Media owners are also innovating in this space with Exponential in the US launching a new video ad format with Snapchat like capabilities that enables marketers to overlay images on consumers’ faces. The face-filter ad unit uses facial tracking technology to help consumers interact with products. For example, female shoppers can virtually try on makeup via the ad unit.
If used effectively, augmented reality encourages consumers to spend quality time with a brand. The rationale behind this is that consumers will be more attentive and willing to receive brand messages within an AR experience. Further to this, the promise of immersive storytelling has led brands to experiment with 360 video. 360 videos, offered by the likes of Facebook and YouTube, are video recordings where a view in every direction is recorded at the same time, shot using an omnidirectional camera or a collection of cameras.Here is an example from Nestle of one of the first 360 video ads that ran on Facebook. An interesting study by Google looked into the strength of 360 video vs standard video ads and found that 360 video doesn’t perform on traditional viewer rates but that it did motivate viewers to watch more and to interact as well as encourage viewers to share, subscribe and view other videos.
As the technology in this area continues to develop, the more we will see brands and publishers experiment with the format and the overall contribution and value will be much stronger.
2017 is the year we see video become the dominant format on marketer’s plans and also the year where we will see a step-change in content being designed specifically for the environment in which it will be placed in.
The IAB/PwC Digital Adspend H1 2016 report showed that video in the front half of 2016 was the fastest growing ad format, by 67%, with spend reaching £474 million. Driven by rising video, TV and film viewing on smartphones, mobile video spend alone grew 129% and is predicted to continue to rise on into 2017 along with advertiser adoption of programmatic video. Advertisers are realising the potential that video can bring; video can tell a brand story better than other formats, it can work extremely well amongst mobile audiences and can convert sales.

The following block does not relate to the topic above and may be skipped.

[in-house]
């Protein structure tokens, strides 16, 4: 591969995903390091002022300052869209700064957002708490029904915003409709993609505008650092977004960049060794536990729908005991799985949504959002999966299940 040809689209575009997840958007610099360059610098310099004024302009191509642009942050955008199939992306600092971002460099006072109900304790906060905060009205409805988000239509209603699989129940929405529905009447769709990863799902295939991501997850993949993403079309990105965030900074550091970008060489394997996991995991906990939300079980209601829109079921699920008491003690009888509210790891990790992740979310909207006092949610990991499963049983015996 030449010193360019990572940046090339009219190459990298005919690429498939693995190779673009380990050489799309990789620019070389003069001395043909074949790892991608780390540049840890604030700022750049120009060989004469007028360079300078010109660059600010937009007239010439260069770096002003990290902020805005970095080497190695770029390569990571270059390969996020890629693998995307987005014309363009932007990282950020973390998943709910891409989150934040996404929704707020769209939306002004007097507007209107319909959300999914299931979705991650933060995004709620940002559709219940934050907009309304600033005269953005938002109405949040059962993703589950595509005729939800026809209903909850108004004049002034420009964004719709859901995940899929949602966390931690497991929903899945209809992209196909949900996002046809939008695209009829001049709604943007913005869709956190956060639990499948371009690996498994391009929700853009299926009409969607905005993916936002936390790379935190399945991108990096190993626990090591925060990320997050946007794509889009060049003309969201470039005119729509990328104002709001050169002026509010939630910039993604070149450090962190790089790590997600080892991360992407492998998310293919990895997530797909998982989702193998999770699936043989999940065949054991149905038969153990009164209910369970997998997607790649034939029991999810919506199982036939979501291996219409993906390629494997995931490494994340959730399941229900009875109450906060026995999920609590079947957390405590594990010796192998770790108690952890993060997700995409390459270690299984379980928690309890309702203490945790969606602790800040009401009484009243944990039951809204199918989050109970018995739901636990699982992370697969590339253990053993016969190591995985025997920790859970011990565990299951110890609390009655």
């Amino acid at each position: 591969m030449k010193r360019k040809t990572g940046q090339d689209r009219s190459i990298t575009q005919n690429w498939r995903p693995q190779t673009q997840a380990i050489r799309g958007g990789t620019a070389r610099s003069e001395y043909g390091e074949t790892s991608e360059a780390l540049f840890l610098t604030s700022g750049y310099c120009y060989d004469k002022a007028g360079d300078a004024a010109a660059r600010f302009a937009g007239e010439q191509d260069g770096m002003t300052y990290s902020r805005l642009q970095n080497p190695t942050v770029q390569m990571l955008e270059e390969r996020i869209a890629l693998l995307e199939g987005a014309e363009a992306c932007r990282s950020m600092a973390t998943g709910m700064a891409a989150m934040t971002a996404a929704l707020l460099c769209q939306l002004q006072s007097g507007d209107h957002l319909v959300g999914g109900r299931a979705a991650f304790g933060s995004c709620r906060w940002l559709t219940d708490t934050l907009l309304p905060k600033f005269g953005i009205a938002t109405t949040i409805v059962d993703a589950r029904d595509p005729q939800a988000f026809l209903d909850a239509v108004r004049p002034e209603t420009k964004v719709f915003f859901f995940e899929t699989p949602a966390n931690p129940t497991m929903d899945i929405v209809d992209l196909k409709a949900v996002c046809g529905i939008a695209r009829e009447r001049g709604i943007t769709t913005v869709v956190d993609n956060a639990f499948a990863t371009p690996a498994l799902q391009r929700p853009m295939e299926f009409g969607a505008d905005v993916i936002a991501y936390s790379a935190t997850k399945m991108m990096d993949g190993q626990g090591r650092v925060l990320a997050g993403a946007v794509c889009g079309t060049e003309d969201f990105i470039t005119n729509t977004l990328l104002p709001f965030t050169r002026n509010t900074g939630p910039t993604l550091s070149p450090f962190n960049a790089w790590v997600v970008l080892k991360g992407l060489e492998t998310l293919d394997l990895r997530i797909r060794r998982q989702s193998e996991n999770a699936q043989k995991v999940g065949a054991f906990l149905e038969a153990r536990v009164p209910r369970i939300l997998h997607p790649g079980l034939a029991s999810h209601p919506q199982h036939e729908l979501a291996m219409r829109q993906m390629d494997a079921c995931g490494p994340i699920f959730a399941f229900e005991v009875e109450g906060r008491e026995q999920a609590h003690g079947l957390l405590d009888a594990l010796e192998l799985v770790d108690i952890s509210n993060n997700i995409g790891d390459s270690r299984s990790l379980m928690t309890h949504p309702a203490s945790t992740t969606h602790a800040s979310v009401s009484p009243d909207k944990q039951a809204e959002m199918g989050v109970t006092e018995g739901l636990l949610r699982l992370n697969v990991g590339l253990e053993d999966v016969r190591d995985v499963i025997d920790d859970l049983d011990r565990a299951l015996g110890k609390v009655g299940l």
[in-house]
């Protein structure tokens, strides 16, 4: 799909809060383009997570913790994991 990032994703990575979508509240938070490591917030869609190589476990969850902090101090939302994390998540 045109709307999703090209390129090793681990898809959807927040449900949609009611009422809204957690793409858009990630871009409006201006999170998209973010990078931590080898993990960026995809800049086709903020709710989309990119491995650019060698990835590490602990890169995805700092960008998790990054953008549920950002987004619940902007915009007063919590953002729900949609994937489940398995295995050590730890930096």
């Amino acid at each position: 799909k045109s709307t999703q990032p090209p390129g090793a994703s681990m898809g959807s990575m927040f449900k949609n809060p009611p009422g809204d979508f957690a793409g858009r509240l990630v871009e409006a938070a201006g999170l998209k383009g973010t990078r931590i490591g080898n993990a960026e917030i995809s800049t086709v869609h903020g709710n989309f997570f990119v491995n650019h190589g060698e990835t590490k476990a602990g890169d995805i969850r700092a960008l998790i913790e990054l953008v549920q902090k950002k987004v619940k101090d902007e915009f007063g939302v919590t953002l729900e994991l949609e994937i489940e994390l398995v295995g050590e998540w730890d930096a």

As far as creative production goes, standard TV copy being ‘fit for purpose’ has been an issue online and features such as auto-play are prompting brands to think differently about their creative. This, coupled with attention spans on mobile makes it very different to how the format works on TV. Video must capture attention quickly (the first 3 seconds on Facebook and Instagram!) and consideration needs to be given to how the video resonates with sound off within certain environments. Hotels.com and their Captain Obvious campaign was a great example of a brand playing with the rules tailoring their content to Facebook silent auto play.
Demand for premium video inventory has always outweighed supply and for this reason is why we will start to see formats such as out-stream video becoming much more widely adopted. Out-stream impressions are video ad units that are unaccompanied by content. A pre-roll or mid-roll ad will require a publisher’s video to wrap around this whereas an out-stream ad is a video ad unit that isn’t wedded to any piece of publisher video content. The formats are designed to be 100% viewable and offer advertisers more exposure and publishers additional sources of revenue. This leads nicely on to our next trend prediction of……